How should businesses in China react to new environmental disclosure requirements?

China is speeding up work on requirements for companies to disclose environmental information. Businesses need to be ready, finds CDP’s Song Ziying.
<p>Environmental disclosures are considered key to achieving carbon neutrality in China (Image: He Jinghua / Alamy)</p>

Environmental disclosures are considered key to achieving carbon neutrality in China (Image: He Jinghua / Alamy)

New rules on the environmental disclosures to be made by businesses in China, released late last year by the Ministry of Ecology and Environment, came into effect on 8 February.

The rules are an update to regulations put in place in 2015, and implement proposals for reforms to the disclosure system published in May last year. Those proposed reforms included a roadmap for mandatory disclosures of environmental information over the coming five years, with a “basic mandatory disclosure system to be in place by 2025”.

The proposed reforms and the new rules unify a somewhat scattered and lax disclosure system, and focus on resolving the main obstacles to corporate disclosures. Businesses will now have much clearer and more practical guidance to follow.

Two decades of environmental disclosure in China

A company makes an environmental disclosure when it publicly shares the environmental impacts of its production and operations. Companies make them for a range of reasons: most commonly because of regulatory requirements and public demand, but sometimes also out of a sense of social responsibility. Disclosures allow public oversight and can help companies be environmentally responsible. They are an important way for governments to promote modern environmental governance, and are key to achieving peak carbon and carbon neutrality. 

Most of China’s regulations on disclosing environmental information are set by the Ministry of Ecology and Environment (MEE), by the China Securities Regulatory Commission (CSRC), or by stock exchanges, with a mix of mandatory and voluntary disclosures. The ministry had previously put disclosure requirements in place for local governments, certain companies (including listed companies) and non-governmental public institutions. For the latter two groups, the focus was on major polluters. The CSRC and stock exchanges focus on listed companies. And they often require disclosures in environmental, social and governance (ESG) reports, corporate social responsibility (CSR) reports, or sustainability reports. Major polluters are covered by all three – the ministry, the CSRC and the stock exchanges.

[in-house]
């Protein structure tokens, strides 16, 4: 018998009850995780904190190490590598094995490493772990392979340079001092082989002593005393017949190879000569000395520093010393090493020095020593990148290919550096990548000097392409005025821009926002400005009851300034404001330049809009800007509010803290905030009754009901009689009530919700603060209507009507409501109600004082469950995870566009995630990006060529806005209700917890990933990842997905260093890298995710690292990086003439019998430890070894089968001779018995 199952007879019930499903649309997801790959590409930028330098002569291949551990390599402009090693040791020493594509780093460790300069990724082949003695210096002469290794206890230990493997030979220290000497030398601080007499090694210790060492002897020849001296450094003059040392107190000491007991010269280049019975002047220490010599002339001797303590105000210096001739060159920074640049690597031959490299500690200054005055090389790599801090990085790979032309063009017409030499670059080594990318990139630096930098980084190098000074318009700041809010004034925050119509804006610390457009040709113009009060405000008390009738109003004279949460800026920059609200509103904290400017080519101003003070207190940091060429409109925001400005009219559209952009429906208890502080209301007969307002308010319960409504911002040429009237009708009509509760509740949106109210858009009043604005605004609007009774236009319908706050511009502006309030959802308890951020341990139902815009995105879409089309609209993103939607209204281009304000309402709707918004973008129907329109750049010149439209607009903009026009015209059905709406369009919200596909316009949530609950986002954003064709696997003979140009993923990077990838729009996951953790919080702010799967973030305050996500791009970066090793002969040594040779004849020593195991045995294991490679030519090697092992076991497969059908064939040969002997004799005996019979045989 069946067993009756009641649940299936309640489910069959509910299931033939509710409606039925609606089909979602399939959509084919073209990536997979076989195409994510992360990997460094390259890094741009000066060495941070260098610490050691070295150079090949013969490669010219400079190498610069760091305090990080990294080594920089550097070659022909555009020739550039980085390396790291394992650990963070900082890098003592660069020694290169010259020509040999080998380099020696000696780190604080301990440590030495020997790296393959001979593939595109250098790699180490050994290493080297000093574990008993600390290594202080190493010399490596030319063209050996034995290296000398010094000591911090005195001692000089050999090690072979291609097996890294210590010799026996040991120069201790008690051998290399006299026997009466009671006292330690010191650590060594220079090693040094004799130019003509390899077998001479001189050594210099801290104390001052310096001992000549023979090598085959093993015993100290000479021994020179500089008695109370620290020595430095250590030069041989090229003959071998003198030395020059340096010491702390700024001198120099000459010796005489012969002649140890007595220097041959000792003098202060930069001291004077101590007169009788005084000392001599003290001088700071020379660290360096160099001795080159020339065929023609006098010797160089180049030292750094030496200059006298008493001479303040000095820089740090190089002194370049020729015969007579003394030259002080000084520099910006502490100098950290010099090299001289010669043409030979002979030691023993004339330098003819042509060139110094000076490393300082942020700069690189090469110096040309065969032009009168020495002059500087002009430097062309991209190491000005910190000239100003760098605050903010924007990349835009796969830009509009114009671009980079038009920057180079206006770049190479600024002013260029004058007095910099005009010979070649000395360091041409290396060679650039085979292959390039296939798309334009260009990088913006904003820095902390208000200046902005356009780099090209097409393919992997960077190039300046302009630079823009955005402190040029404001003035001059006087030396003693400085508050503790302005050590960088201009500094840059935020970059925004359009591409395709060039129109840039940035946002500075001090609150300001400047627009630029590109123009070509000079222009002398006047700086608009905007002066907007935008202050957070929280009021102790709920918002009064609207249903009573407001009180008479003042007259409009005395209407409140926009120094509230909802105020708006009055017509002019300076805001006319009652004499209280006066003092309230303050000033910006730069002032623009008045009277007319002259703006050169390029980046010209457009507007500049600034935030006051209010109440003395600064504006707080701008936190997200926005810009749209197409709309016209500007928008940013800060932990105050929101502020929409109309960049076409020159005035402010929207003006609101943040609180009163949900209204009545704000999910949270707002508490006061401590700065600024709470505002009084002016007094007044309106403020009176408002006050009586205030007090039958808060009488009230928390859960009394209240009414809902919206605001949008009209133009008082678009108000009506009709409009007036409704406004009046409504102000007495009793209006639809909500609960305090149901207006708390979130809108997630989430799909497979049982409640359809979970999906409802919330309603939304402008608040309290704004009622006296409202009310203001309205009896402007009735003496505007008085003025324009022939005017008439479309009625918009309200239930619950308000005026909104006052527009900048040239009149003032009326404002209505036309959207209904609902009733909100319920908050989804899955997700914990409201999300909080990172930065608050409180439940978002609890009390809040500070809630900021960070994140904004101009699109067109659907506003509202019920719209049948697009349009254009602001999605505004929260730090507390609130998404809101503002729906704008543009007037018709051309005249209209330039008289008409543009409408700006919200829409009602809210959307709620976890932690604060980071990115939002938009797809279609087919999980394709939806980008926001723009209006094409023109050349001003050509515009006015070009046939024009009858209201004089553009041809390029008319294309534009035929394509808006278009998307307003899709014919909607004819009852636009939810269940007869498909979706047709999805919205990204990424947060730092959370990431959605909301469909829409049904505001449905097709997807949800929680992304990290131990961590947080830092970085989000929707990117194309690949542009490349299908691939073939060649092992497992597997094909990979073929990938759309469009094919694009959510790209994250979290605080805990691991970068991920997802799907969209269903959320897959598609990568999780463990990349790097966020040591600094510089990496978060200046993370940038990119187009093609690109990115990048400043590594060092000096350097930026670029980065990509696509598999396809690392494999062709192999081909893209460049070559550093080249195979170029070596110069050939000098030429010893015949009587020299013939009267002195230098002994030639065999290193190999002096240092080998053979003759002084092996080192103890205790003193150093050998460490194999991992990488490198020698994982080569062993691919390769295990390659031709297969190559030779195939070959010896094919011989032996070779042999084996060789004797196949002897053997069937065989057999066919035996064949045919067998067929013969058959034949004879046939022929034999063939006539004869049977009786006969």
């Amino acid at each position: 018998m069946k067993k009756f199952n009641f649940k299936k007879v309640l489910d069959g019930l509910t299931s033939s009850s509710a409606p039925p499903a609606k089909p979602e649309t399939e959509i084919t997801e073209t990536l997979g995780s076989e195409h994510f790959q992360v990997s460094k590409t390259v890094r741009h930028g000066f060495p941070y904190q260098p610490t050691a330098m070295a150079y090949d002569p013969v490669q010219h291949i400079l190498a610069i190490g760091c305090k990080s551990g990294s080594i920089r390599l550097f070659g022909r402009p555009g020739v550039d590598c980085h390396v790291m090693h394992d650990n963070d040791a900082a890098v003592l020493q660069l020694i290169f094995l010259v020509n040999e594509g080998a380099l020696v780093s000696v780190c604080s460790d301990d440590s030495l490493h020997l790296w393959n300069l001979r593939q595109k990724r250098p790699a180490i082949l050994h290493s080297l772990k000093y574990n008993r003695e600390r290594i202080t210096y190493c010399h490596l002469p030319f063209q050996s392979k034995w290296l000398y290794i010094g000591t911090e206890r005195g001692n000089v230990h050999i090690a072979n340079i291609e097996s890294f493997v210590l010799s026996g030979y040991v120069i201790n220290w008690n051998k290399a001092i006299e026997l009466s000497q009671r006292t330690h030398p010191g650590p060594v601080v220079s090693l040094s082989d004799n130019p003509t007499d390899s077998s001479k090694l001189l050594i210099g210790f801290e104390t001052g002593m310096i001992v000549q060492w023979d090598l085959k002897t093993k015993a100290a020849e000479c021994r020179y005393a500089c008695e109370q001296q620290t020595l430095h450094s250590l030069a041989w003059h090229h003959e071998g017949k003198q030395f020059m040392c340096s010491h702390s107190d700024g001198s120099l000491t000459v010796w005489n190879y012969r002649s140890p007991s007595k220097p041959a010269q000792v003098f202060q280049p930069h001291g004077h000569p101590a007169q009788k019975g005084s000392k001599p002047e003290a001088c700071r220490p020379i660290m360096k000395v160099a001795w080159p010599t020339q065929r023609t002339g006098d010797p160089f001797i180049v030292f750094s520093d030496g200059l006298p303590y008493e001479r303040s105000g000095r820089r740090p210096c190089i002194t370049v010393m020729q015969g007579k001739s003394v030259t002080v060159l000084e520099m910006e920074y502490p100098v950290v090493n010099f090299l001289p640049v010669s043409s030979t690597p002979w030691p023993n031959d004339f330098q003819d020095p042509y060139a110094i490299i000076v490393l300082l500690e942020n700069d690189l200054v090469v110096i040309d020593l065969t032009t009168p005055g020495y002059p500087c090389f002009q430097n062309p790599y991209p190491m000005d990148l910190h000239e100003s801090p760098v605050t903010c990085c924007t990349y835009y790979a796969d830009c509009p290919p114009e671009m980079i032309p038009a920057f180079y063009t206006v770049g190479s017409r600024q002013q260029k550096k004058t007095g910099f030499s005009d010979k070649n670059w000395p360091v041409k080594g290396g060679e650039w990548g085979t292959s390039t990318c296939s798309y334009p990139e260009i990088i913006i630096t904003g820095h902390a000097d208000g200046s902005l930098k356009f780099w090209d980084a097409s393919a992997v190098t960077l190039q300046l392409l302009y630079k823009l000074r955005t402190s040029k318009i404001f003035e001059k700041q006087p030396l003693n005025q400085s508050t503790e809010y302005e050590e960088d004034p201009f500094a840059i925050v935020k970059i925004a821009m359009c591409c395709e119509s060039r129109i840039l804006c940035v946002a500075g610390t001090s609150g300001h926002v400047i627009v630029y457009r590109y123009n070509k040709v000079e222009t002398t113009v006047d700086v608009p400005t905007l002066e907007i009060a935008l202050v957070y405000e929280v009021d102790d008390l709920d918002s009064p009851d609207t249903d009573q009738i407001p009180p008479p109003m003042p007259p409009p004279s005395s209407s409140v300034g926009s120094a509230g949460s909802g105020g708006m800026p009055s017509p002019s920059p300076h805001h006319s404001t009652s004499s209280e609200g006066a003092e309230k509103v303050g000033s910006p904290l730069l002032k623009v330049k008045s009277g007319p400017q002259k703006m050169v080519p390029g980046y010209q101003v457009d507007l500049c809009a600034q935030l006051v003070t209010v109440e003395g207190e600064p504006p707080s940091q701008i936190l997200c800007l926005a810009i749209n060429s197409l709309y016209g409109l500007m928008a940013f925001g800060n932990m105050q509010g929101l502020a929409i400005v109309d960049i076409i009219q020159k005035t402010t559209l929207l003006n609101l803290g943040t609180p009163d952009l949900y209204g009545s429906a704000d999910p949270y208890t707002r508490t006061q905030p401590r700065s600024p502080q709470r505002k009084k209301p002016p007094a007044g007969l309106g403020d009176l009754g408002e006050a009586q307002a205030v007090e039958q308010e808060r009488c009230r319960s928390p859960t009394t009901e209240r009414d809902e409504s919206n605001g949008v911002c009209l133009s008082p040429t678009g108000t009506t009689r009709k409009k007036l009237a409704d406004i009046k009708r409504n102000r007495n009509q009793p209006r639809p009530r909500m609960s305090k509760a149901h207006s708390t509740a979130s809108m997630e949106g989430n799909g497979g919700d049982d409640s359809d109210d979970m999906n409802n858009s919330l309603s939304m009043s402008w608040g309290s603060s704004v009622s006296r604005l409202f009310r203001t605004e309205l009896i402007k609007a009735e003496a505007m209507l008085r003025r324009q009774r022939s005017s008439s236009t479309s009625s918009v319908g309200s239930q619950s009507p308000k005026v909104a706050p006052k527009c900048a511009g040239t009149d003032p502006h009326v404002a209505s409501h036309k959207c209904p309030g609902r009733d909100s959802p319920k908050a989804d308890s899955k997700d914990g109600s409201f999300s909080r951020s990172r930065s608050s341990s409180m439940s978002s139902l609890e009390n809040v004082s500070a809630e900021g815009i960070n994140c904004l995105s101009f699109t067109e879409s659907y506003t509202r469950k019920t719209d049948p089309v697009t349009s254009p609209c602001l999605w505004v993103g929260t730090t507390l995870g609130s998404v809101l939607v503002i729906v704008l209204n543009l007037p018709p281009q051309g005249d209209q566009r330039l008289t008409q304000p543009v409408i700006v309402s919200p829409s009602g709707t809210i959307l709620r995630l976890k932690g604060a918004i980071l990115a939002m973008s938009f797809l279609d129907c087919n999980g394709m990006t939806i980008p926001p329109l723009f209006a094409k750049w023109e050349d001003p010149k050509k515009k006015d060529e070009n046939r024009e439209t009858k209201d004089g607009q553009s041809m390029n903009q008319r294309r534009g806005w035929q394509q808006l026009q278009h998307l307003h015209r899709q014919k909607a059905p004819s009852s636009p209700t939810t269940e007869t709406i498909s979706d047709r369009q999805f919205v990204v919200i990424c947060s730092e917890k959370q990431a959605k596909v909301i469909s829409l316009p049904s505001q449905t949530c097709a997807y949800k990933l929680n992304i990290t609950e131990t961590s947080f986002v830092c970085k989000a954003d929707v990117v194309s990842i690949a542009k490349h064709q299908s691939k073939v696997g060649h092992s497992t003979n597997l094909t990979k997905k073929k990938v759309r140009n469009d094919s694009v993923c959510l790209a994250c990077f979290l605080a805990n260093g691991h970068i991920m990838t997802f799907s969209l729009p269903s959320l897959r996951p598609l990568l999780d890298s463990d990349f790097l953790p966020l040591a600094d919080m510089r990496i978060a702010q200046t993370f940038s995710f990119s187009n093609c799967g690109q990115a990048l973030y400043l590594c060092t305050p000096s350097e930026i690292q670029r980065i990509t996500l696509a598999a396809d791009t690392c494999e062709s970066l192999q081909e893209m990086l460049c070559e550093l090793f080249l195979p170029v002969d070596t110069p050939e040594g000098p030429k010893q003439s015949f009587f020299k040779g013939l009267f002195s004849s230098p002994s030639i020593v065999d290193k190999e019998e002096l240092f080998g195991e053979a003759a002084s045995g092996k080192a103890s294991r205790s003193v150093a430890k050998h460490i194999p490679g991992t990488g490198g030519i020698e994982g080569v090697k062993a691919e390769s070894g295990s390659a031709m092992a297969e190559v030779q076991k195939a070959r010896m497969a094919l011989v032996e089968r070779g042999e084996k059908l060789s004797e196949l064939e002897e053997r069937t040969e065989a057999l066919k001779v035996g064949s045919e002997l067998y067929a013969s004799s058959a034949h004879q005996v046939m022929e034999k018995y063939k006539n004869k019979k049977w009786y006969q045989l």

There are other, external factors driving disclosures too. Rising calls for more ESG-friendly investment has seen new demands internationally for financial institutions to make sustainability disclosures. Those demands have filtered down the investment value chain, pushing Chinese financial institutions and companies receiving investment to make disclosures. Also, some NGOs have come up with disclosure standards and frameworks which are more detailed and better aligned with international practices. These have been widely recognised and adopted by countries, regions and companies, and have positively contributed to environmental and sustainability disclosure practices. Key examples include the Global Reporting Initiative (GRI), the Task Force on Climate-related Financial Disclosures (TCFD), the Climate Disclosure Standards Board (CDSB), the CDP (formerly known as the Carbon Disclosure Project) and the Value Reporting Foundation (VRF). However, the government is still the most important player in promoting disclosure of environmental information in China.

With China pursuing an ecological civilisation and making steady progress towards creating a “modern environmental governance system”, there has been more demand for improvements to environmental disclosures. In 2017, at the 19th National Congress, China’s president, Xi Jinping, called for a comprehensive and mandatory system for disclosing environmental information. Arrangements for that followed in documents on structural reforms for building an ecological civilisation, establishing a green finance system, and creating a modern environmental governance system.

China has been legislating for environmental disclosures for nearly 20 years. The State Environmental Protection Agency (the forerunner of the Ministry of Ecology and Environment) issued a notice in 2003 which could be regarded as China’s first regulation on environmental disclosure. In 2008, the agency expanded on that with rules for a trial on environmental disclosures, which were updated in 2015. The agency also issued additional documents on better environmental oversight of listed companies. However, the differing subjects of these rules, and a lack of clarity over the forms, processes, timings and channels for disclosures, means environmental disclosure efforts have never advanced systematically.